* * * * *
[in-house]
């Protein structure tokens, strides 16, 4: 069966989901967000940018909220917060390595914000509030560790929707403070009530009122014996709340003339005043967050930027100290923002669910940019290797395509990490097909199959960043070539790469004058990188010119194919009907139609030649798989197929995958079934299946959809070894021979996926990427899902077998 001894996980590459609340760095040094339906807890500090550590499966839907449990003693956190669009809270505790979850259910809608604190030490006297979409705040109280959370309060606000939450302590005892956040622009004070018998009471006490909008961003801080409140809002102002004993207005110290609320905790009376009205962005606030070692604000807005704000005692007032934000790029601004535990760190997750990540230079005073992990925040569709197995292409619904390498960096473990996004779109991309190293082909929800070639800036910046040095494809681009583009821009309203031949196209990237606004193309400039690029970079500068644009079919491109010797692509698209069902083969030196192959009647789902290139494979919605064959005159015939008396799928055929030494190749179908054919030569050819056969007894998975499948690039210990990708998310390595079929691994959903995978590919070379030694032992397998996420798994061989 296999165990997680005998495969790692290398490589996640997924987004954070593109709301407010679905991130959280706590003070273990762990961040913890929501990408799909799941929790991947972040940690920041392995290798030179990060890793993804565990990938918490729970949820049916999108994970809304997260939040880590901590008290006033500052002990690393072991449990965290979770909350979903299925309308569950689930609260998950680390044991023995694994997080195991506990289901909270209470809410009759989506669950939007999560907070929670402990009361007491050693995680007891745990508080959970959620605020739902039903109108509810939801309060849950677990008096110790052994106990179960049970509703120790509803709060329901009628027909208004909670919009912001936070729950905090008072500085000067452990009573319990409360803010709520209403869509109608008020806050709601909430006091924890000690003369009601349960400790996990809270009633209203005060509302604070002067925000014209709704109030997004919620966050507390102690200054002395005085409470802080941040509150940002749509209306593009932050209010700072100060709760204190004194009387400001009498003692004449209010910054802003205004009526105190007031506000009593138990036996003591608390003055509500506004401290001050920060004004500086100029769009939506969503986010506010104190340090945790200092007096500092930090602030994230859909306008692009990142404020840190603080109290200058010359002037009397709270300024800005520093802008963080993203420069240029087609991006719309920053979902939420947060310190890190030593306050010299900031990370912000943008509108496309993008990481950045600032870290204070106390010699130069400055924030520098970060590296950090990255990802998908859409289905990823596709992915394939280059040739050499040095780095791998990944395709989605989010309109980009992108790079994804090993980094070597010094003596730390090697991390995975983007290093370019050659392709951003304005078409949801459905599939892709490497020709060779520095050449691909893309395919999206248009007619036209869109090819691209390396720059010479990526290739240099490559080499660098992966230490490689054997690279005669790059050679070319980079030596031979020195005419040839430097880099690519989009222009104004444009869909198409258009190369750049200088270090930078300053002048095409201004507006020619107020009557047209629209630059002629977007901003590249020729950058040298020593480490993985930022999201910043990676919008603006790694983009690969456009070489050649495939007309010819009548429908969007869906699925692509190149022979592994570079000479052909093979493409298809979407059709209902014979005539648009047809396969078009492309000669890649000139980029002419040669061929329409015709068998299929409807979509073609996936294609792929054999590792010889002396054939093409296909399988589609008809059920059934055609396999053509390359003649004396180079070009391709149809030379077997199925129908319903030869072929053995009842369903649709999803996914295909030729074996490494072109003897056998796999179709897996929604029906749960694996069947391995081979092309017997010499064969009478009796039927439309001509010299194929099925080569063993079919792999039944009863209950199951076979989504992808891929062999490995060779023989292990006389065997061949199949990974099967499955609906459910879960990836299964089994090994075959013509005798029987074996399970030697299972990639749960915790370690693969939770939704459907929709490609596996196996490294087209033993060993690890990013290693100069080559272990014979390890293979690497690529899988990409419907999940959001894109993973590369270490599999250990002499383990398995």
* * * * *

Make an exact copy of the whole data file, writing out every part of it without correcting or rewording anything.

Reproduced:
[in-house]
């Protein structure tokens, strides 16, 4: 069966989901967000940018909220917060390595914000509030560790929707403070009530009122014996709340003339005043967050930027100290923002669910940019290797395509990490097909199959960043070539790469004058990188010119194919009907139609030649798989197929995958079934299946959809070894021979996926990427899902077998 001894996980590459609340760095040094339906807890500090550590499966839907449990003693956190669009809270505790979850259910809608604190030490006297979409705040109280959370309060606000939450302590005892956040622009004070018998009471006490909008961003801080409140809002102002004993207005110290609320905790009376009205962005606030070692604000807005704000005692007032934000790029601004535990760190997750990540230079005073992990925040569709197995292409619904390498960096473990996004779109991309190293082909929800070639800036910046040095494809681009583009821009309203031949196209990237606004193309400039690029970079500068644009079919491109010797692509698209069902083969030196192959009647789902290139494979919605064959005159015939008396799928055929030494190749179908054919030569050819056969007894998975499948690039210990990708998310390595079929691994959903995978590919070379030694032992397998996420798994061989 296999165990997680005998495969790692290398490589996640997924987004954070593109709301407010679905991130959280706590003070273990762990961040913890929501990408799909799941929790991947972040940690920041392995290798030179990060890793993804565990990938918490729970949820049916999108994970809304997260939040880590901590008290006033500052002990690393072991449990965290979770909350979903299925309308569950689930609260998950680390044991023995694994997080195991506990289901909270209470809410009759989506669950939007999560907070929670402990009361007491050693995680007891745990508080959970959620605020739902039903109108509810939801309060849950677990008096110790052994106990179960049970509703120790509803709060329901009628027909208004909670919009912001936070729950905090008072500085000067452990009573319990409360803010709520209403869509109608008020806050709601909430006091924890000690003369009601349960400790996990809270009633209203005060509302604070002067925000014209709704109030997004919620966050507390102690200054002395005085409470802080941040509150940002749509209306593009932050209010700072100060709760204190004194009387400001009498003692004449209010910054802003205004009526105190007031506000009593138990036996003591608390003055509500506004401290001050920060004004500086100029769009939506969503986010506010104190340090945790200092007096500092930090602030994230859909306008692009990142404020840190603080109290200058010359002037009397709270300024800005520093802008963080993203420069240029087609991006719309920053979902939420947060310190890190030593306050010299900031990370912000943008509108496309993008990481950045600032870290204070106390010699130069400055924030520098970060590296950090990255990802998908859409289905990823596709992915394939280059040739050499040095780095791998990944395709989605989010309109980009992108790079994804090993980094070597010094003596730390090697991390995975983007290093370019050659392709951003304005078409949801459905599939892709490497020709060779520095050449691909893309395919999206248009007619036209869109090819691209390396720059010479990526290739240099490559080499660098992966230490490689054997690279005669790059050679070319980079030596031979020195005419040839430097880099690519989009222009104004444009869909198409258009190369750049200088270090930078300053002048095409201004507006020619107020009557047209629209630059002629977007901003590249020729950058040298020593480490993985930022999201910043990676919008603006790694983009690969456009070489050649495939007309010819009548429908969007869906699925692509190149022979592994570079000479052909093979493409298809979407059709209902014979005539648009047809396969078009492309000669890649000139980029002419040669061929329409015709068998299929409807979509073609996936294609792929054999590792010889002396054939093409296909399988589609008809059920059934055609396999053509390359003649004396180079070009391709149809030379077997199925129908319903030869072929053995009842369903649709999803996914295909030729074996490494072109003897056998796999179709897996929604029906749960694996069947391995081979092309017997010499064969009478009796039927439309001509010299194929099925080569063993079919792999039944009863209950199951076979989504992808891929062999490995060779023989292990006389065997061949199949990974099967499955609906459910879960990836299964089994090994075959013509005798029987074996399970030697299972990639749960915790370690693969939770939704459907929709490609596996196996490294087209033993060993690890990013290693100069080559272990014979390890293979690497690529899988990409419907999940959001894109993973590369270490599999250990002499383990398995």